Her son Pete was someone I got to know well over the ensuing years, and we became good friends. As Elsie aged and he took over her finances, Pete, who by now was interested in our work, too, was scrupulous about making sure her philanthropic support continued in a way she would have wanted. By the time she died, Pete had exceeded her track record as one of our most important donors.

Generally, if you wait until the children of your donors come into their family's money, it's too late—and far too transparent—to begin cultivating them for your cause. Even when their parents are alive and active, your approach must be creative.

One of my donors was interested in the arts. Judy's son, Henry, who was employed by a prominent financial institution, was not. Henry's philanthropic focus was education, especially the needs of at-risk kids. One day I had the opportunity to talk with him and our conversation turned to the challenge of helping poor children acquire the skills they need in the contemporary workforce.

"All this emphasis on memorization and testing is so often misguided," said Henry. "Much of what they're being taught will be irrelevant or simply wrong 10 years after they graduate. Then what? They need to be flexible and creative—they need to be able to problem-solve at a very high level. But that's not what they're learning."

I steered the conversation to various organizations that were helping schools deal with that deficiency by offering enrichment programs heavy on creativity. I mentioned how tests showed that these programs were successful in providing many of the workforce skills he identified.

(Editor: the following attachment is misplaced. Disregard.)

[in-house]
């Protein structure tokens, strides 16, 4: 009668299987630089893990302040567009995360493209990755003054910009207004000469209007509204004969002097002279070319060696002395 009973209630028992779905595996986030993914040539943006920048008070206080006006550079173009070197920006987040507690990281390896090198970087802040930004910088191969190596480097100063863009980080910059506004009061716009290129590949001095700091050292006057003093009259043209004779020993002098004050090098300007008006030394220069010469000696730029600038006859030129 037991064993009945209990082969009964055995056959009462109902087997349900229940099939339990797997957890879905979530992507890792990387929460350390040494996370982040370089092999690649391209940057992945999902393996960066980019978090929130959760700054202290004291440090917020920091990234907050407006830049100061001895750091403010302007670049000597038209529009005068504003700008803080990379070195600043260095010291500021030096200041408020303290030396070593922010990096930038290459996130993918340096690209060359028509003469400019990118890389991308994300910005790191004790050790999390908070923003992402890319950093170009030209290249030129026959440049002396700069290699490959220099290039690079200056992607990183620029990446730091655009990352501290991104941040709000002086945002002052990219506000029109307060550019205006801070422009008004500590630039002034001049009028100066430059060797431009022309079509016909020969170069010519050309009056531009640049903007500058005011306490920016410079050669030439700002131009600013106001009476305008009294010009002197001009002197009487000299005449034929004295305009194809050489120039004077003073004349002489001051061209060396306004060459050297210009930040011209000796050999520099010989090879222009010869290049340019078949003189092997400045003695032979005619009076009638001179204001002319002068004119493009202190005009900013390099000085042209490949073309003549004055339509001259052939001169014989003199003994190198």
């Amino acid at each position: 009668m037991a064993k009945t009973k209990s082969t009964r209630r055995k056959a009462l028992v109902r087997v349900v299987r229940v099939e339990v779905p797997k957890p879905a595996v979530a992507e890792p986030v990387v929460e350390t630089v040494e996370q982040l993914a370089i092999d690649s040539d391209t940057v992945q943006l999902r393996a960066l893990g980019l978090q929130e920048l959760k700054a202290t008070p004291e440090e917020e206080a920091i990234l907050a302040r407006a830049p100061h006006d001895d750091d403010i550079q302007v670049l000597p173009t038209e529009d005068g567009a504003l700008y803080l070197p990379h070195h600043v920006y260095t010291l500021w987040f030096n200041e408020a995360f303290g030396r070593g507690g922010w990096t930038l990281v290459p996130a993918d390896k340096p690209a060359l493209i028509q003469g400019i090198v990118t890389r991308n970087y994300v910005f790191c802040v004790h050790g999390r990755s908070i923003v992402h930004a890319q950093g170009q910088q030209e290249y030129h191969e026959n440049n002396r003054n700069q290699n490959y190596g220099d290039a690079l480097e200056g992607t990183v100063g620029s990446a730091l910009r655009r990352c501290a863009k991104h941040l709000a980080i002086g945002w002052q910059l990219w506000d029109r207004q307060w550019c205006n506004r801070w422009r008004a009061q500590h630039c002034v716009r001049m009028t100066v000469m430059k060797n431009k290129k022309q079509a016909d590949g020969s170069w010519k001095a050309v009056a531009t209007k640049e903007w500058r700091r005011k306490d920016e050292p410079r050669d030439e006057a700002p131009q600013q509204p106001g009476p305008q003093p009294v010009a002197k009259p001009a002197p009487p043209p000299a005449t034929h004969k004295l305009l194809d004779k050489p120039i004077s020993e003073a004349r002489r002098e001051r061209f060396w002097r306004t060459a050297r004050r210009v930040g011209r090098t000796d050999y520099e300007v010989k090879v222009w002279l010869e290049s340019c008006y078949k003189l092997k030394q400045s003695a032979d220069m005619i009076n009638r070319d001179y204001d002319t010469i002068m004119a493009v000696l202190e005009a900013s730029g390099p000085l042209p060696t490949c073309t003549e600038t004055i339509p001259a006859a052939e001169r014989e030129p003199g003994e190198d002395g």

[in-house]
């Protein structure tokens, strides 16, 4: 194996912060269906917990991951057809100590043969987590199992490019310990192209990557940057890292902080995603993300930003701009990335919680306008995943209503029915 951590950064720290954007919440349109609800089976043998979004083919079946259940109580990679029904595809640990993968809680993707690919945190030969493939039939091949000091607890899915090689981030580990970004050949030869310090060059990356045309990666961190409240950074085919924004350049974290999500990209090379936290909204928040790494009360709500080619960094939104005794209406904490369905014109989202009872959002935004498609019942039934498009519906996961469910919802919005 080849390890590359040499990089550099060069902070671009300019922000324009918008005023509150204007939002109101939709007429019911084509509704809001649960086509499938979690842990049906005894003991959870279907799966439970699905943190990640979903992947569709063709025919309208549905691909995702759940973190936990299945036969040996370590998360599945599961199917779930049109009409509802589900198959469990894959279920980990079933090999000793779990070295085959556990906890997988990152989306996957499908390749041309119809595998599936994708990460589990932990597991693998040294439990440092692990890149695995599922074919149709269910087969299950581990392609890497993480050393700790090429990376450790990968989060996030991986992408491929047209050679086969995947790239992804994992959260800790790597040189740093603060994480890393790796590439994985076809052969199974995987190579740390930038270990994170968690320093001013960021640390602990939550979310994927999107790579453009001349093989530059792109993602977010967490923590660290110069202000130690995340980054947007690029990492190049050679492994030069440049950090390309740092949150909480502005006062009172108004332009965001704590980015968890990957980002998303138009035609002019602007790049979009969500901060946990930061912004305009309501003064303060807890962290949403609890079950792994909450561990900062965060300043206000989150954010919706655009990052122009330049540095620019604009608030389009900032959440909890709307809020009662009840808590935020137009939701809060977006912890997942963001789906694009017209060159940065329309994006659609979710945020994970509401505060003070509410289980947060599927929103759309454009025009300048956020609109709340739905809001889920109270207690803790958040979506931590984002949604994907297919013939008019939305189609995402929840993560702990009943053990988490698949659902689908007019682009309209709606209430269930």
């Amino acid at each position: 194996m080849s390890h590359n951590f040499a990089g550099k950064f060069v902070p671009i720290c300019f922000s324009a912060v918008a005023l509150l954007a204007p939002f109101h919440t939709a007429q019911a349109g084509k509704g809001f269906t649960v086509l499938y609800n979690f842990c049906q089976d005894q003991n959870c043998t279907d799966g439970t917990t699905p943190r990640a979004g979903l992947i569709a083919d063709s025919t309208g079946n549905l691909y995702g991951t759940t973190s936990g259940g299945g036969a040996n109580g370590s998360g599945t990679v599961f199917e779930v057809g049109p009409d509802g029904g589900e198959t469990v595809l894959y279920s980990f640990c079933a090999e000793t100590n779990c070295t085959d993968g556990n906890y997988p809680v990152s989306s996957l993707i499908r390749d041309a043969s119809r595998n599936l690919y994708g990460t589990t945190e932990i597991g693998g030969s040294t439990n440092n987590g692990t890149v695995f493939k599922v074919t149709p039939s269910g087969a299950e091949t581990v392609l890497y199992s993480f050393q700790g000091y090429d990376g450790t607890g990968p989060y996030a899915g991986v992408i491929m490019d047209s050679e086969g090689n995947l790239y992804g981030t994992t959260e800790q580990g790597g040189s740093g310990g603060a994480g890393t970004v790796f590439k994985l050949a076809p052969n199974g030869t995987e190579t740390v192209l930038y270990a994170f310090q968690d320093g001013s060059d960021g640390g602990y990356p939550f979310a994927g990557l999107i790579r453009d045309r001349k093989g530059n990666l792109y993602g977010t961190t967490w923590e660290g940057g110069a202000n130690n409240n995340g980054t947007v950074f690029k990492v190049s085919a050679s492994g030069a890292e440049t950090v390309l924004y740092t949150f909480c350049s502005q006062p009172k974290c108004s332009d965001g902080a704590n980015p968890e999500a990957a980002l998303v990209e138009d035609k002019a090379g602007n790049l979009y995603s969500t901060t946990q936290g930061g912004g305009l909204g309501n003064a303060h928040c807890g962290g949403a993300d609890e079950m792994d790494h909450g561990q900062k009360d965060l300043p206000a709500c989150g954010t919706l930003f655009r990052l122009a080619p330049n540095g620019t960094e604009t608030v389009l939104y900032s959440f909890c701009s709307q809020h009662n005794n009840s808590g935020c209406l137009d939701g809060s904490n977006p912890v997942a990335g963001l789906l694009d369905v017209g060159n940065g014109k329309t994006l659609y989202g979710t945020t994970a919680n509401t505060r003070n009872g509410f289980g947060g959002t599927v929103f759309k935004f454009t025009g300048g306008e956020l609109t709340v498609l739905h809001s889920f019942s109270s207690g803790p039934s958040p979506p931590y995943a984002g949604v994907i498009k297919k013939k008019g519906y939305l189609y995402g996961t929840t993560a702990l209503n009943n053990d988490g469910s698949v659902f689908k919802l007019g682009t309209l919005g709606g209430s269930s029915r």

Henry was fascinated and wanted to learn more. I sent him material and we talked about some opportunities that fit his guidelines for support. Judy and Henry ended up supporting many of the same organizations, albeit for very different reasons. Judy was thrilled—it gave her one more point of contact with her busy and successful son and enhanced her standing with the organizations she loved.

The opportunity of involving donors' children in actually developing philanthropic goals was something I came to believe was so important that I drilled the idea into my staff. I talked about it constantly and was always on the lookout for chances to put theory into practice. "Don't just ask the kids for money," I stressed. "Make them part of the fundraising team. If they give advice, chances are they'll give money."

Then one day, I was told about a new procedure our organization was implementing—direct withdrawal from donors' bank accounts. At the time, I wasn't familiar with the practice and was unsure whose idea it was to set it up. Our director of development explained: "Remember how you told us to seek advice from our donors' children? Well we did," she said impishly. "We approached your son. And you were right. Lex advised us to set up electronic funds transfer ... and gave us a nice gift too."

Thomas Wolf
© 2011, Emerson & Church, Publishers. Excerpted from How to Connect with Donors and Double the Money You Raise. Excerpted with permission.

Dr. Thomas Wolf's career encompasses the fields of philanthropy, nonprofit management, education, and the arts. After serving as the founding director of the New England Foundation for the Arts for seven years, he established a consulting firm in 1983 (now called WolfBrown) to assist nonprofit organizations and the philanthropic sector and assisted 10 of the 50 largest U.S. foundations and various government agencies with their grants programs. The author of numerous books and articles, Wolf is also a professional flutist listed in the International Who's Who of Music.

Topics: Fundraising